Capson Physician Insurance Blog


Altering and Falsifying Medical Records

Posted by Capson Team on Mar 26, 2019 10:33:00 AM

Altering and Falsifying Medical Records

Altering or even falsifying medical records is a dangerous crime with serious implications. With the emergence of electronic health records (EHRs), falsifying records is more difficult than ever. However, alteration and falsification are still active dangers, especially in issues of potential malpractice when doctors or other healthcare workers want to cover up negligence.


Alteration is more likely to occur than falsification, as it just requires changing parts of a record. However, this is still extremely uncommon as alteration of any kind is a crime — in some states, a felony — and doctors could lose their jobs and licenses. Furthermore, EHRs keep track of all changes in records and an altered record will also conflict with colleagues' copies and billing records. In larger institutions, where there are more people working on a case and more checks and balances, it is more unlikely to happen. 

Doctors' malpractice insurers will often drop protection after evidence of tampering by the physician in question comes to light. Evidence of alteration or falsification will destroy a medical malpractice defense, as it illustrates that the physician knew there was something wrong in the care he provided.

Advice for Doctors

All updates for medical records are important. Not all falsification or alteration of medical records may seem so — such as saying a patient ate a meal when she didn't — but it is vital to be honest and ethical in all actions and notes on records. Plus, this kind of alteration could cause patient injury in the future, even if it hasn't so far.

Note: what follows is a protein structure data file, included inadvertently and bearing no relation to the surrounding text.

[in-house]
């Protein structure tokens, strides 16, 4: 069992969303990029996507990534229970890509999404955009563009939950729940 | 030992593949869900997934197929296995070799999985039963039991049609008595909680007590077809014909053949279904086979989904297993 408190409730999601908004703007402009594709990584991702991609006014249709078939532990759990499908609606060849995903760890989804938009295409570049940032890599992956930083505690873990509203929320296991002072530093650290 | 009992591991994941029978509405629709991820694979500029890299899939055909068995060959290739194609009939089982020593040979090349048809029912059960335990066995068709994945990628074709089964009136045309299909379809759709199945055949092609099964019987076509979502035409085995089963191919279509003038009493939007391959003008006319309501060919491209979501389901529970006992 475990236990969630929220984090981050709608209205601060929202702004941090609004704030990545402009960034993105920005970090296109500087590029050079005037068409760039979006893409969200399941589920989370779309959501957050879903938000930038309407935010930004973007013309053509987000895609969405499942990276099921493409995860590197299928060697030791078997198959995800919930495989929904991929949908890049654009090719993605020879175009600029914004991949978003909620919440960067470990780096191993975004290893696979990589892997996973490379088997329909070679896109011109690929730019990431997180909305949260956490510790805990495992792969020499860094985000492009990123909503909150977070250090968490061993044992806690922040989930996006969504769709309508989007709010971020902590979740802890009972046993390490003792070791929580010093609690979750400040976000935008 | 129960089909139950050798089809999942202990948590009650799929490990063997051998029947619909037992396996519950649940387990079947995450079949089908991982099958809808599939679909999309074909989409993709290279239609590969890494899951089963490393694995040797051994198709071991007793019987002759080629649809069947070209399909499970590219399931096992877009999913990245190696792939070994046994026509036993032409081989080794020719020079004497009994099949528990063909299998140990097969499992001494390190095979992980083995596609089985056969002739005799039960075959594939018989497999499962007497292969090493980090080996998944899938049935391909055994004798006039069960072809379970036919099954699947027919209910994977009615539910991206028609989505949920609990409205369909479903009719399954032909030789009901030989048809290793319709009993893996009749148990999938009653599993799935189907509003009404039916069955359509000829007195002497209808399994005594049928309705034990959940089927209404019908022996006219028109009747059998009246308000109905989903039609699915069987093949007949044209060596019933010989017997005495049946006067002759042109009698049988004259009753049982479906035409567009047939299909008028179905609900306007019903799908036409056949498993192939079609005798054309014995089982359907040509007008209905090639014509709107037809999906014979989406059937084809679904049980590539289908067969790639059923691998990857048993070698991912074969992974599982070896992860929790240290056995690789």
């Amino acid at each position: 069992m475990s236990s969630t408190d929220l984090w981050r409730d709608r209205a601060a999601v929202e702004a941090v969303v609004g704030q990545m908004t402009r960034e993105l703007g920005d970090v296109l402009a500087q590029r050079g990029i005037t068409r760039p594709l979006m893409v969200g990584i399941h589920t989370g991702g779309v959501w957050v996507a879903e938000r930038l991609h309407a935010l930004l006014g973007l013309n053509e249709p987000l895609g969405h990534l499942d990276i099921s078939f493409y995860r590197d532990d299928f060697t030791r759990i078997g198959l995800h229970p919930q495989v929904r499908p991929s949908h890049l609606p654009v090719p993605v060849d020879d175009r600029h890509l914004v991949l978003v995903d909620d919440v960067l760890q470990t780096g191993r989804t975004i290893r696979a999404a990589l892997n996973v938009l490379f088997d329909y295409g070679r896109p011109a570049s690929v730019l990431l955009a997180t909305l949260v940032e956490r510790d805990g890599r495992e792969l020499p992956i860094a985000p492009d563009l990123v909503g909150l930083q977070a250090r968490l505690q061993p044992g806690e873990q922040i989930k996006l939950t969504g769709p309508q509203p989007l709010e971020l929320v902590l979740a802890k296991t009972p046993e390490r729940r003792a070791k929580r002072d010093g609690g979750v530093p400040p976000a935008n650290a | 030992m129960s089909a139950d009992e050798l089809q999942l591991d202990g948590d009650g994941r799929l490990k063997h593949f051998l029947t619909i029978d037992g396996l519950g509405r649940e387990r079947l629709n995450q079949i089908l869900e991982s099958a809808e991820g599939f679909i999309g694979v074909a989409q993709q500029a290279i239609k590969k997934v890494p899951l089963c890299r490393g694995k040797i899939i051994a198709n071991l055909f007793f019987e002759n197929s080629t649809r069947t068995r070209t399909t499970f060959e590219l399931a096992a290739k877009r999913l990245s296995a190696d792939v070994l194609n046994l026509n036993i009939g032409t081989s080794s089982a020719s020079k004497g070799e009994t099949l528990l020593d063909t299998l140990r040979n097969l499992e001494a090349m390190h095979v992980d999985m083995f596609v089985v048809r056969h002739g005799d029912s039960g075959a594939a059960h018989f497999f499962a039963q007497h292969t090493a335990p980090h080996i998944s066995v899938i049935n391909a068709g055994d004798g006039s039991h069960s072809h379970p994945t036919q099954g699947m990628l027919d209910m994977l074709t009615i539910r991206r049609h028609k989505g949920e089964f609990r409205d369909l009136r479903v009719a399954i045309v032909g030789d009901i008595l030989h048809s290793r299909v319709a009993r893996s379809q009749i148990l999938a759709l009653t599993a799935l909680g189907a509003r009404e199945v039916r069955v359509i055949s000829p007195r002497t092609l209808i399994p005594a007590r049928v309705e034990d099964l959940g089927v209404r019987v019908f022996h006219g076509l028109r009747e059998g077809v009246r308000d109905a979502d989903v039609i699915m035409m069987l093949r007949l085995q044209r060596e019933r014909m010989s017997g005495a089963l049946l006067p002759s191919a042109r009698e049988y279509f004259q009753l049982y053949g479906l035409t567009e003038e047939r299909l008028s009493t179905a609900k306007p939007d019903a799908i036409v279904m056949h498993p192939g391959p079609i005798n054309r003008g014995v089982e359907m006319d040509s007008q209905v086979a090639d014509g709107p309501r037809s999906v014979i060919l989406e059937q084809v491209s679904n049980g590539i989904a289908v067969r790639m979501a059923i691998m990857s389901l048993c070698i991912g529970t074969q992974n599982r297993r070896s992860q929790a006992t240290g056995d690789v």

You may know a colleague who is altering or falsifying health records. For example, sometimes physicians with drug addictions will falsify the records of drugs prescribed. They do this in order to support their habit — this is known as drug diversion. Whenever you know that a colleague is altering or falsifying health records, report them immediately and do not fill out their omissions — otherwise, you are an accessory and guilty of practicing unethical medicine.

Do You Need to Alter a Medical Record?

It is vital to note that not all alteration of medical records comes with foul intent. For instance, sometimes physicians or nurses need to add details they left out or correct misinformation in order to make sure a health record is complete. Doctors, if you need to do this there are a few actions you need to take:

  • Make sure all corrections are easily viewable and have date and time stamps.
  • Be aware of your state's laws regarding modification of patient health records.
  • Note why you added the correction after the fact.
  • It also will not hurt to have another doctor sign off on the correction a well.

In today's litigious malpractice culture when 75% of doctors in low-risk fields and 99% of doctors in high-risk specialties will be sued before age 65, it is essential to make sure you and all of your actions remain above board and transparent.


Check Out Our Blog: How Often Do Doctors Get Sued?

Tags: Best Practices